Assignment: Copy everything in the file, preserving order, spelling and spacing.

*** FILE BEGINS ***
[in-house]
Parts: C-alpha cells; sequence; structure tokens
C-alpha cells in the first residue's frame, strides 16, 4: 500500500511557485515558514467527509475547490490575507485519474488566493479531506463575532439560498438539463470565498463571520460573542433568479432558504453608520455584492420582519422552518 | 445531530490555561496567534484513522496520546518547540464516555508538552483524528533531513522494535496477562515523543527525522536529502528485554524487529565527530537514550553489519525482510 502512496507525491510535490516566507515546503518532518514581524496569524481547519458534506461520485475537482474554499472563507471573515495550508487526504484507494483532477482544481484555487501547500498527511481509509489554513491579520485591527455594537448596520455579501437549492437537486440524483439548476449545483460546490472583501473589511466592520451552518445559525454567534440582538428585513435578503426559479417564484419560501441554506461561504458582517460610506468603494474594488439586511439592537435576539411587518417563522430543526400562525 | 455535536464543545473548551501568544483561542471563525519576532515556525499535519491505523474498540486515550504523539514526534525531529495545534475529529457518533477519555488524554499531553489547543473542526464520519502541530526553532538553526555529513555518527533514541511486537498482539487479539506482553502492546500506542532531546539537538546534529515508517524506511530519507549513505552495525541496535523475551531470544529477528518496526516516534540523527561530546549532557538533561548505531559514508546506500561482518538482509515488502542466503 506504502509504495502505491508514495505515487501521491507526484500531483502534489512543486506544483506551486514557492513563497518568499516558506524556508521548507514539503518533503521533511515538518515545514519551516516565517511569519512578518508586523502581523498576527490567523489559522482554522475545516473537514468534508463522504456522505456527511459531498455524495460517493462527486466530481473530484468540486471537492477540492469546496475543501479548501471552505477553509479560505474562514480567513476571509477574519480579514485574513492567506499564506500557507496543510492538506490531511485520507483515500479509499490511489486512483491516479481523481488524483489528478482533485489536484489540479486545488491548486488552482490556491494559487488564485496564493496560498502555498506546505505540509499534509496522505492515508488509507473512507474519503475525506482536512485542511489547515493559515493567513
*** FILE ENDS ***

[in-house]
Parts: C-alpha cells; sequence; structure tokens
C-alpha cells in the first residue's frame, strides 16, 4: 500500500511557485515558514467527509475547490490575507485519474488566493479531506463575532439560498438539463470565498463571520460573542433568479432558504453608520455584492420582519422552518 | 445531530490555561496567534484513522496520546518547540464516555508538552483524528533531513522494535496477562515523543527525522536529502528485554524487529565527530537514550553489519525482510 502512496507525491510535490516566507515546503518532518514581524496569524481547519458534506461520485475537482474554499472563507471573515495550508487526504484507494483532477482544481484555487501547500498527511481509509489554513491579520485591527455594537448596520455579501437549492437537486440524483439548476449545483460546490472583501473589511466592520451552518445559525454567534440582538428585513435578503426559479417564484419560501441554506461561504458582517460610506468603494474594488439586511439592537435576539411587518417563522430543526400562525 | 455535536464543545473548551501568544483561542471563525519576532515556525499535519491505523474498540486515550504523539514526534525531529495545534475529529457518533477519555488524554499531553489547543473542526464520519502541530526553532538553526555529513555518527533514541511486537498482539487479539506482553502492546500506542532531546539537538546534529515508517524506511530519507549513505552495525541496535523475551531470544529477528518496526516516534540523527561530546549532557538533561548505531559514508546506500561482518538482509515488502542466503 506504502509504495502505491508514495505515487501521491507526484500531483502534489512543486506544483506551486514557492513563497518568499516558506524556508521548507514539503518533503521533511515538518515545514519551516516565517511569519512578518508586523502581523498576527490567523489559522482554522475545516473537514468534508463522504456522505456527511459531498455524495460517493462527486466530481473530484468540486471537492477540492469546496475543501479548501471552505477553509479560505474562514480567513476571509477574519480579514485574513492567506499564506500557507496543510492538506490531511485520507483515500479509499490511489486512483491516479481523481488524483489528478482533485489536484489540479486545488491548486488552482490556491494559487488564485496564493496560498502555498506546505505540509499534509496522505492515508488509507473512507474519503475525506482536512485542511489547515493559515493567513